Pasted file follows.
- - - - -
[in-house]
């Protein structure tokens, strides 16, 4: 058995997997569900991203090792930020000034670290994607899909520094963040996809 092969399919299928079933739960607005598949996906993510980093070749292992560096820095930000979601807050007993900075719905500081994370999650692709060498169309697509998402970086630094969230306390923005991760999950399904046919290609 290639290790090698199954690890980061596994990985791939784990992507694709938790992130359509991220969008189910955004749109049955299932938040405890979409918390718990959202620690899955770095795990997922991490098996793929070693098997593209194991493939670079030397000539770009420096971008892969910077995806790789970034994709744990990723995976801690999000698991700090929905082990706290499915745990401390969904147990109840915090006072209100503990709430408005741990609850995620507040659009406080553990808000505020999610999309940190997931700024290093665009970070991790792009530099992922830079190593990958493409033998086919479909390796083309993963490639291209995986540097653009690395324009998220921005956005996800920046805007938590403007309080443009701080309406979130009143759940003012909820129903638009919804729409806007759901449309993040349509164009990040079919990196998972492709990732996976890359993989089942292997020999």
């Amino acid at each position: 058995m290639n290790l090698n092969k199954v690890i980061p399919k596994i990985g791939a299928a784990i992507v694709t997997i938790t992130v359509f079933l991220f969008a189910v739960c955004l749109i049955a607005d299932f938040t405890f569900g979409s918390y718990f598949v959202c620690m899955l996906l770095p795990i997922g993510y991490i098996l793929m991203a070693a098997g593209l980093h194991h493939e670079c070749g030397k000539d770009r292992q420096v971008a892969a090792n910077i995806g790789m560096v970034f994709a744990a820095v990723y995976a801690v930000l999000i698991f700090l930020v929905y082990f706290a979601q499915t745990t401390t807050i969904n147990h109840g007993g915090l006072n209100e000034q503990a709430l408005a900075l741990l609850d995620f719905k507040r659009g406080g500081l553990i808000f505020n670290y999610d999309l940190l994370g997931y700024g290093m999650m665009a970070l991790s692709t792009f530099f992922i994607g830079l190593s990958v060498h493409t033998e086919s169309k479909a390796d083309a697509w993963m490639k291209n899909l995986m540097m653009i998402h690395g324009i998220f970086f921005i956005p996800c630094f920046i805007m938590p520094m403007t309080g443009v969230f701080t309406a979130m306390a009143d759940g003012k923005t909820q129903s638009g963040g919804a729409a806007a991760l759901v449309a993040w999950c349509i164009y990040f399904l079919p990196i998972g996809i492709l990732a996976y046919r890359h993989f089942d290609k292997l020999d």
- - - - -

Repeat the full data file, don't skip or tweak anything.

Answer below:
[in-house]
């Protein structure tokens, strides 16, 4: 058995997997569900991203090792930020000034670290994607899909520094963040996809 092969399919299928079933739960607005598949996906993510980093070749292992560096820095930000979601807050007993900075719905500081994370999650692709060498169309697509998402970086630094969230306390923005991760999950399904046919290609 290639290790090698199954690890980061596994990985791939784990992507694709938790992130359509991220969008189910955004749109049955299932938040405890979409918390718990959202620690899955770095795990997922991490098996793929070693098997593209194991493939670079030397000539770009420096971008892969910077995806790789970034994709744990990723995976801690999000698991700090929905082990706290499915745990401390969904147990109840915090006072209100503990709430408005741990609850995620507040659009406080553990808000505020999610999309940190997931700024290093665009970070991790792009530099992922830079190593990958493409033998086919479909390796083309993963490639291209995986540097653009690395324009998220921005956005996800920046805007938590403007309080443009701080309406979130009143759940003012909820129903638009919804729409806007759901449309993040349509164009990040079919990196998972492709990732996976890359993989089942292997020999």
């Amino acid at each position: 058995m290639n290790l090698n092969k199954v690890i980061p399919k596994i990985g791939a299928a784990i992507v694709t997997i938790t992130v359509f079933l991220f969008a189910v739960c955004l749109i049955a607005d299932f938040t405890f569900g979409s918390y718990f598949v959202c620690m899955l996906l770095p795990i997922g993510y991490i098996l793929m991203a070693a098997g593209l980093h194991h493939e670079c070749g030397k000539d770009r292992q420096v971008a892969a090792n910077i995806g790789m560096v970034f994709a744990a820095v990723y995976a801690v930000l999000i698991f700090l930020v929905y082990f706290a979601q499915t745990t401390t807050i969904n147990h109840g007993g915090l006072n209100e000034q503990a709430l408005a900075l741990l609850d995620f719905k507040r659009g406080g500081l553990i808000f505020n670290y999610d999309l940190l994370g997931y700024g290093m999650m665009a970070l991790s692709t792009f530099f992922i994607g830079l190593s990958v060498h493409t033998e086919s169309k479909a390796d083309a697509w993963m490639k291209n899909l995986m540097m653009i998402h690395g324009i998220f970086f921005i956005p996800c630094f920046i805007m938590p520094m403007t309080g443009v969230f701080t309406a979130m306390a009143d759940g003012k923005t909820q129903s638009g963040g919804a729409a806007a991760l759901v449309a993040w999950c349509i164009y990040f399904l079919p990196i998972g996809i492709l990732a996976y046919r890359h993989f089942d290609k292997l020999d």